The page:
RRTCs conduct coordinated and integrated advanced programs of research 
targeted toward the production of new knowledge, to improve 
rehabilitation methodology and service delivery systems, alleviate or 
stabilize disability conditions, or promote maximum social and economic 
independence for persons with disabilities. Additional information on 
the RRTC program can be found at: http://www.ed.gov/offices/OSERS/NIDRR/Programs/res_program.html#RRTC.

General Requirements of Rehabilitation Research and Training Centers

    RRTCs must:
    [sbull] Carry out coordinated advanced programs of rehabilitation 
research;
    [sbull] Provide training, including graduate, pre-service, and in-
service training, to help rehabilitation personnel more effectively 
provide rehabilitation services to individuals with disabilities;
    [sbull] Provide technical assistance to individuals with 
disabilities, their representatives, providers, and other interested 
parties;
    [sbull] Disseminate informational materials to individuals with 
disabilities, their representatives, providers, and other interested 
parties;
    [sbull] Serve as centers for national excellence in rehabilitation 
research for individuals with disabilities, their representatives, 
providers, and other interested parties; and
    [sbull] Involve individuals with disabilities and individuals from 
minority backgrounds as recipients or research as well as training.
    The Department is particularly interested in ensuring that the 
expenditure of public funds is justified by the execution of intended 
activities and the advancement of knowledge and, thus, has built this 
accountability into the selection criteria. Not later than three years 
after the establishment of any RRTC, NIDRR will conduct one or more 
reviews of the activities and achievements of the Center. In accordance 
with the provisions of 34 CFR 75.253(a), continued funding depends at 
all times on satisfactory performance and accomplishment.

Priorities

Background

    Community integration (CI) and independent living (IL) are at the 
heart of NIDRR's mission, which is to develop knowledge that will 
``improve substantially the options for disabled individuals to perform 
regular activities in the community, and the capacity of society to 
provide full opportunities and appropriate supports for its disabled 
citizens.'' The Plan, which articulates this mission, emphasizes that 
community integration is not just about being located physically in the 
community; it is about full participation, independence, empowerment, 
choice, and control.
    CI and IL are critical components of the new model of disability 
set forth in the Plan. This model maintains that disability is a 
product of an interaction between individual characteristics and the 
characteristics of the natural, built, cultural, and social 
environments. It incorporates a civil-rights model of disability.
    NIDRR's focus on CI follows the stated purpose of IL programs under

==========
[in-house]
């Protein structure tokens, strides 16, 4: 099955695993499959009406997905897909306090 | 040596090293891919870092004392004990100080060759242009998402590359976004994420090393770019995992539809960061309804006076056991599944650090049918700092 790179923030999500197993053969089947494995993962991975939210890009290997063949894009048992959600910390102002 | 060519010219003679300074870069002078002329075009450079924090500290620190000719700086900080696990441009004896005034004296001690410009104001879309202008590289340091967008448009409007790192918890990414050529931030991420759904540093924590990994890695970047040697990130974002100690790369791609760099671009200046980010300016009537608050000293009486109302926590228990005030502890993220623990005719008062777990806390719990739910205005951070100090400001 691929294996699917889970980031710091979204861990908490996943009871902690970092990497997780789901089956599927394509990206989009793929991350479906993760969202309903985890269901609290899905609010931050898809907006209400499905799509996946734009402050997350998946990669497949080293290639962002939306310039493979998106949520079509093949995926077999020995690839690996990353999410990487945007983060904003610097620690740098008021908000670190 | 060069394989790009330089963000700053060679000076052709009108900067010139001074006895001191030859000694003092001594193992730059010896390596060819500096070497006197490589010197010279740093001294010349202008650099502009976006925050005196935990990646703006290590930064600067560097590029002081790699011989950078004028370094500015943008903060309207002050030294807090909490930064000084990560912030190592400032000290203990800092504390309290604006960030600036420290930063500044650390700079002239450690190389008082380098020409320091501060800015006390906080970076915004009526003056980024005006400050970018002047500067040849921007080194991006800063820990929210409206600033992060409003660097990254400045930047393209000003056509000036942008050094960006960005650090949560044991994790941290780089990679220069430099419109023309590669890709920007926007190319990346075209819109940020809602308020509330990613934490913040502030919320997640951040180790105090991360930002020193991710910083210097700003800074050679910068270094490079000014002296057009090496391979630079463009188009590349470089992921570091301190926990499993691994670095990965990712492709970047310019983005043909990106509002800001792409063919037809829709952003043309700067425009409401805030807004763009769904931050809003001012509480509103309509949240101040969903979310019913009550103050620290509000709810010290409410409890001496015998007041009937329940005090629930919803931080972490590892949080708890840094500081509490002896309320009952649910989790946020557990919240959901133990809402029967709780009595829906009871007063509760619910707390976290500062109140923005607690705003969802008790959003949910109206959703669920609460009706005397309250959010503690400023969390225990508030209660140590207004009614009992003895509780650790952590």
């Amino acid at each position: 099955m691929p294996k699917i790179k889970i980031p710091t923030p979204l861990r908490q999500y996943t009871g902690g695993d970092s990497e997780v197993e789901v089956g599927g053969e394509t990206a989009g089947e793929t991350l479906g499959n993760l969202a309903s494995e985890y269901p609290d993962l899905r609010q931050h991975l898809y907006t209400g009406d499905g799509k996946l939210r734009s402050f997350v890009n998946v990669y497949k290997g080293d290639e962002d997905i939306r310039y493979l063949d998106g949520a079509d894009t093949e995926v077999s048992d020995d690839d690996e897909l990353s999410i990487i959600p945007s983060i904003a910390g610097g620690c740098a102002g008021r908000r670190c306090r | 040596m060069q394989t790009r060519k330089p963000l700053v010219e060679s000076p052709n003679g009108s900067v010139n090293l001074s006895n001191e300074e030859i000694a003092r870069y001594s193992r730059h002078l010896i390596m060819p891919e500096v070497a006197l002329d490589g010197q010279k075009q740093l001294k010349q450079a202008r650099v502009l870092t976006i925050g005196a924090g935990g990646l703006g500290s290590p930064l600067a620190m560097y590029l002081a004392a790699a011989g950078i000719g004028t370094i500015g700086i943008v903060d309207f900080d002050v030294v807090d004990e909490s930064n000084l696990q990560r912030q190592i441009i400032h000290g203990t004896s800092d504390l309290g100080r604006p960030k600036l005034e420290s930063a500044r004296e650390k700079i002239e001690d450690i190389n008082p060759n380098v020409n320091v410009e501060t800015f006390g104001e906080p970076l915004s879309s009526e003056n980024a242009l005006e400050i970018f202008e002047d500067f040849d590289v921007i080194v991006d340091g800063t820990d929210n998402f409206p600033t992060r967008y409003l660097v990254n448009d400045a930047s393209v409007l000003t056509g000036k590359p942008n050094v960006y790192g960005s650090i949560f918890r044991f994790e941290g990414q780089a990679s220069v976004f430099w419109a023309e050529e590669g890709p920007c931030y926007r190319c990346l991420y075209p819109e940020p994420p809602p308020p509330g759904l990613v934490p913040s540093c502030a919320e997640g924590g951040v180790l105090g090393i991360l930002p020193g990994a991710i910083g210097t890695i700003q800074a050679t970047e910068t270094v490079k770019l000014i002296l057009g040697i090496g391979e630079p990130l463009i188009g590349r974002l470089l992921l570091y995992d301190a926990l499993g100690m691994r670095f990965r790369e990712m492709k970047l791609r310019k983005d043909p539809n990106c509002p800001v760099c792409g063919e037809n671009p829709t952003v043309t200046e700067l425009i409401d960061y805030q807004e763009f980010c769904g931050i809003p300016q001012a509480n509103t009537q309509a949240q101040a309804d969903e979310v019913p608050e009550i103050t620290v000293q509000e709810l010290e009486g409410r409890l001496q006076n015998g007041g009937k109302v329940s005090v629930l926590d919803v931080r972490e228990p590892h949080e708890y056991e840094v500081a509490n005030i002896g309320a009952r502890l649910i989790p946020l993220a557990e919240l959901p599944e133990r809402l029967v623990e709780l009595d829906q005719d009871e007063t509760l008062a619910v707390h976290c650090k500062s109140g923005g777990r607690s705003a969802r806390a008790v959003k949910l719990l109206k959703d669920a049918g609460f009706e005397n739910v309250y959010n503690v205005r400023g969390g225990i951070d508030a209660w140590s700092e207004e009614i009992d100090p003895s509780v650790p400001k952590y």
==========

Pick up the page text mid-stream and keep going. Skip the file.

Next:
the Rehabilitation Act. That purpose is ``to promote a philosophy of 
independent living, including a philosophy of consumer control, peer 
support, self help, self determination, equal access, and individual 
and system advocacy, in order to maximize the leadership, empowerment, 
independence, and productivity of individuals with disabilities, and 
the integration and full inclusion of individuals with disabilities 
into the mainstream of American society.''
    The urgent need for CI of individuals with disabilities was made 
clear during Congressional passage of the Americans with Disabilities 
Act (ADA). Witnesses testified that when they tried to participate in 
community life, they experienced exclusion, derision, and a host of 
architectural, communication, and transportation barriers (S. Report 
101-116, Committee on Labor and Human Resources report on S. 933, 101st 
Congress, 1989).

[[Page 25021]]

    While great strides have been made since the passage of the ADA in 
1990, much more remains to be done. In general, people with 
disabilities continue to live outside the mainstream of American life. 
They remain unnecessarily institutionalized. They have lower rates of 
participation in community life. They have lower educational levels and 
higher unemployment levels and poverty rates.
    The 2000 National Organization on Disability/Lou Harris Survey on 
Community Integration found that 40 percent of people with severe 
disabilities are not at all involved in their communities; this is 
almost double the percentage as people without disabilities.
    The NFI expands research on and access to assistive technology 
(AT); promotes education, homeownership, and employment opportunities 
for people with disabilities; and emphasizes swift implementation of 
the ADA and the U.S. Supreme Court's Olmstead decision. The Olmstead 
decision holds that title II of the ADA prohibits unjustified isolation 
or segregation of qualified individuals with disabilities through 
institutionalization. The President further issued Executive Order 
13217, ``Community-Based Alternatives for Individuals with 
Disabilities,'' which requires Federal agencies to implement Olmstead.
    In order to further the goals of CI and IL, NIDRR intends to fund 
up to four community integration-related RRTCs.
    Applicants must select from the following topic areas: (a) 
Community Integration for Individuals with Intellectual and 
Developmental Disabilities; (b) Promoting Healthy Aging and Community 
Inclusion Among Adults with Intellectual and Developmental 
Disabilities; (c) Positive Behavioral Support in Community Settings; 
(d) Policies Affecting Families of Children with Disabilities; (e) 
Community Integration for People with Psychiatric Disabilities; and (f) 
Community-Based Substance Abuse Rehabilitation for Individuals with 
Disabilities.
    For purposes of this priority, the definition of ``Intellectual 
Disability'' follows that of the American Association of Mental 
Retardation (AAMR). A person with an intellectual disability, as 
defined by the AMMR, must have:
    (1) A significantly sub-average general IQ. The AAMR defines this 
as an IQ of 70 or less on a standard measure of intelligence;